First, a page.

Act Now on Tax Credits, Deductions, Flexible Spending Plans; Save Money Next Year on Your Taxes

You're in the middle of the holidays, and the New Year is just around the corner. With it, thoughts may turn to your taxes.

Mellody Hobson, the "GMA" personal finance adviser, is offering you five tips -- things that you can do right now to save big come tax time:

Buy a car or other qualifying vehicle. If you're in the market for a vehicle, now is a great time to buy a car, light truck, motor cycle or motor home. That's because dealers are trying to empty their lots and salesmen are eager to make deals so they can meet their quotas. But there's an added tax incentive to buy a new car in 2009. If you purchase one of the previously mentioned vehicles between Feb. 17 and Dec. 31, you may be able to deduct state and local sales and excise taxes. The deduction is limited to taxes paid on up to $49,500 of the purchase price. To be eligible, your annual income must be less than $135,000 for single filers and $260,000 for people filing jointly.

Take advantage of the American Opportunity Credit. It modifies the existing Hope Credit -- a tax credit that allows you to offset the cost of a child's college tuition. The American Opportunity Credit raises the existing Hope credit from $1,800 to $2,500, and makes it available to a broader group of people, including those families with higher incomes and those who owe no taxes. Income limits for the full American Opportunity Credit are $80,000 or less for single filers and $160,000 or less for joint filers, up from $48,000 for single filers and $96,000 for joint filers. The credit can be claimed by parents or students for a variety of college expenses, including tuition, books, lab supplies, software and other class materials. If you qualify, you don't have to itemize your taxes in order to claim the credit, but keep your receipts as supporting documentation.

Get energy-efficient appliances and home improvements. The stimulus bill includes tax incentives for energy-efficient home improvements for 2009 and 2010. To take advantage of the credit this year, you should buy before Jan. 1. You could receive a credit of 30 percent up to $1,500 when you purchase certain energy-efficient items or improvements, including insulation and air conditioning systems. There are limitations. For more information, check out the government's Web site at www.energystar.gov. Be aware that if you claim the full amount of the credit in 2009, you won't be able to claim it in 2010.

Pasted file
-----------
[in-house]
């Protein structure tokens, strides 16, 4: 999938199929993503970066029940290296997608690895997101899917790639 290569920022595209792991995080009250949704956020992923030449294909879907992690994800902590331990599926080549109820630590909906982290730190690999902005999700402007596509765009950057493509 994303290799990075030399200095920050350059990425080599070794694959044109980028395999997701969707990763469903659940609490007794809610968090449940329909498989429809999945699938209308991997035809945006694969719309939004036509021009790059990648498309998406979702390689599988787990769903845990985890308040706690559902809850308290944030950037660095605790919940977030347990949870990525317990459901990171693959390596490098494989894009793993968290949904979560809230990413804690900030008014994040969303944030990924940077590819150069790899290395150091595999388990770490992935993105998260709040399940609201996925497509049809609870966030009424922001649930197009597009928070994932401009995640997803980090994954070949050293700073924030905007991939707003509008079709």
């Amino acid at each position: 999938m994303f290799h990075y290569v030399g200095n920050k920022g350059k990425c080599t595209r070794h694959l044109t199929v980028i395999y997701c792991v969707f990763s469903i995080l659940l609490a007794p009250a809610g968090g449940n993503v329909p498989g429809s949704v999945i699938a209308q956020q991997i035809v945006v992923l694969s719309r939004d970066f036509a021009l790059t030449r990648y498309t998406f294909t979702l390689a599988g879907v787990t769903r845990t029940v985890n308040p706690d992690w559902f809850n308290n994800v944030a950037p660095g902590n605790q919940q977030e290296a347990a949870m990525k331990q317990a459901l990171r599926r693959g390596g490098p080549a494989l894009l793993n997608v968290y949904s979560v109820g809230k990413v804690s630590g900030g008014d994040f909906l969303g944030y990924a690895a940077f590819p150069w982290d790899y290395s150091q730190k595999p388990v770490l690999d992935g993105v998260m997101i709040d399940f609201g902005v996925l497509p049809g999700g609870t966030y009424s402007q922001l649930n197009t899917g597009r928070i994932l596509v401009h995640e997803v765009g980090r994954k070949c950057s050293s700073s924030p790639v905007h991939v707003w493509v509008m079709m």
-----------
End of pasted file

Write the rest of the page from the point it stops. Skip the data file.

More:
Remember Documents, Health Care Spending Accounts

Get your documents in order. The IRS audited more than 1.4 million individual tax returns last year. Don't be unprepared. Organize all your paperwork, including receipts for itemized deductions, charitable donations and documentation of all income earned, just in case you get audited.

Don't forget your Flexible Spending Account. You have to use all the money you have deferred before the year is up, so if you have tax-deferred money left in your account, think about buying those extra pairs of glasses or getting that dental work. If you don't use it, you will lose the money.

Here are some additional tips that you might not have heard on the air:

Take advantage of the homebuyer's tax credit. Originally set to expire on Dec. 1, the first-time homebuyer's credit -- worth up to $8,000 for qualified buyers -- was extended into 2010. A credit of up to $6,500 was made available to repeat homebuyers as well.

Under the homebuyer's tax credit extension, you need to:

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